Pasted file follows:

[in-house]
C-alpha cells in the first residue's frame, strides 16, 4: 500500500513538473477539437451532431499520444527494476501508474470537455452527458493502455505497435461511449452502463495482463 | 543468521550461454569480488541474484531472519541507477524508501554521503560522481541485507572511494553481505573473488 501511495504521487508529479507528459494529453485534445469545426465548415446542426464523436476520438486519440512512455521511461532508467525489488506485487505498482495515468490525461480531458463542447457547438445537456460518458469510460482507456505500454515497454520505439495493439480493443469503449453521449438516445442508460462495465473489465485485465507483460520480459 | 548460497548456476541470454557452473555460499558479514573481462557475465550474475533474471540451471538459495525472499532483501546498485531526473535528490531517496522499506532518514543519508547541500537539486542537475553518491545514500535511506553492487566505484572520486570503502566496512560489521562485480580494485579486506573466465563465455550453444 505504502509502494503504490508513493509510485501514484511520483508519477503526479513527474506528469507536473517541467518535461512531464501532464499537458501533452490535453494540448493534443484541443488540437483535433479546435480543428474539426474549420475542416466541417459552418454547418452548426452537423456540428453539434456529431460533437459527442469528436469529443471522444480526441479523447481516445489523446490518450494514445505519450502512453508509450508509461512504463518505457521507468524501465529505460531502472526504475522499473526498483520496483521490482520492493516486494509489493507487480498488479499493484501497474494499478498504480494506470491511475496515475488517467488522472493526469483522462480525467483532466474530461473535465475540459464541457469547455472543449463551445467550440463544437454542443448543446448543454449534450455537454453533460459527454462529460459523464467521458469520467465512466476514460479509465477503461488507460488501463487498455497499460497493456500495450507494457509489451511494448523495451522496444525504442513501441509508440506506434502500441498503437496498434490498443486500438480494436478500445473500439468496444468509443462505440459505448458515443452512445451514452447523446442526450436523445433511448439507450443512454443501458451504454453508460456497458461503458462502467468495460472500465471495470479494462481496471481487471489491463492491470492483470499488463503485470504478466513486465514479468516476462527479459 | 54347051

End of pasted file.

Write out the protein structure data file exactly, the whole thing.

[in-house]
C-alpha cells in the first residue's frame, strides 16, 4: 500500500513538473477539437451532431499520444527494476501508474470537455452527458493502455505497435461511449452502463495482463 | 543468521550461454569480488541474484531472519541507477524508501554521503560522481541485507572511494553481505573473488 501511495504521487508529479507528459494529453485534445469545426465548415446542426464523436476520438486519440512512455521511461532508467525489488506485487505498482495515468490525461480531458463542447457547438445537456460518458469510460482507456505500454515497454520505439495493439480493443469503449453521449438516445442508460462495465473489465485485465507483460520480459 | 548460497548456476541470454557452473555460499558479514573481462557475465550474475533474471540451471538459495525472499532483501546498485531526473535528490531517496522499506532518514543519508547541500537539486542537475553518491545514500535511506553492487566505484572520486570503502566496512560489521562485480580494485579486506573466465563465455550453444 505504502509502494503504490508513493509510485501514484511520483508519477503526479513527474506528469507536473517541467518535461512531464501532464499537458501533452490535453494540448493534443484541443488540437483535433479546435480543428474539426474549420475542416466541417459552418454547418452548426452537423456540428453539434456529431460533437459527442469528436469529443471522444480526441479523447481516445489523446490518450494514445505519450502512453508509450508509461512504463518505457521507468524501465529505460531502472526504475522499473526498483520496483521490482520492493516486494509489493507487480498488479499493484501497474494499478498504480494506470491511475496515475488517467488522472493526469483522462480525467483532466474530461473535465475540459464541457469547455472543449463551445467550440463544437454542443448543446448543454449534450455537454453533460459527454462529460459523464467521458469520467465512466476514460479509465477503461488507460488501463487498455497499460497493456500495450507494457509489451511494448523495451522496444525504442513501441509508440506506434502500441498503437496498434490498443486500438480494436478500445473500439468496444468509443462505440459505448458515443452512445451514452447523446442526450436523445433511448439507450443512454443501458451504454453508460456497458461503458462502467468495460472500465471495470479494462481496471481487471489491463492491470492483470499488463503485470504478466513486465514479468516476462527479459 | 54347051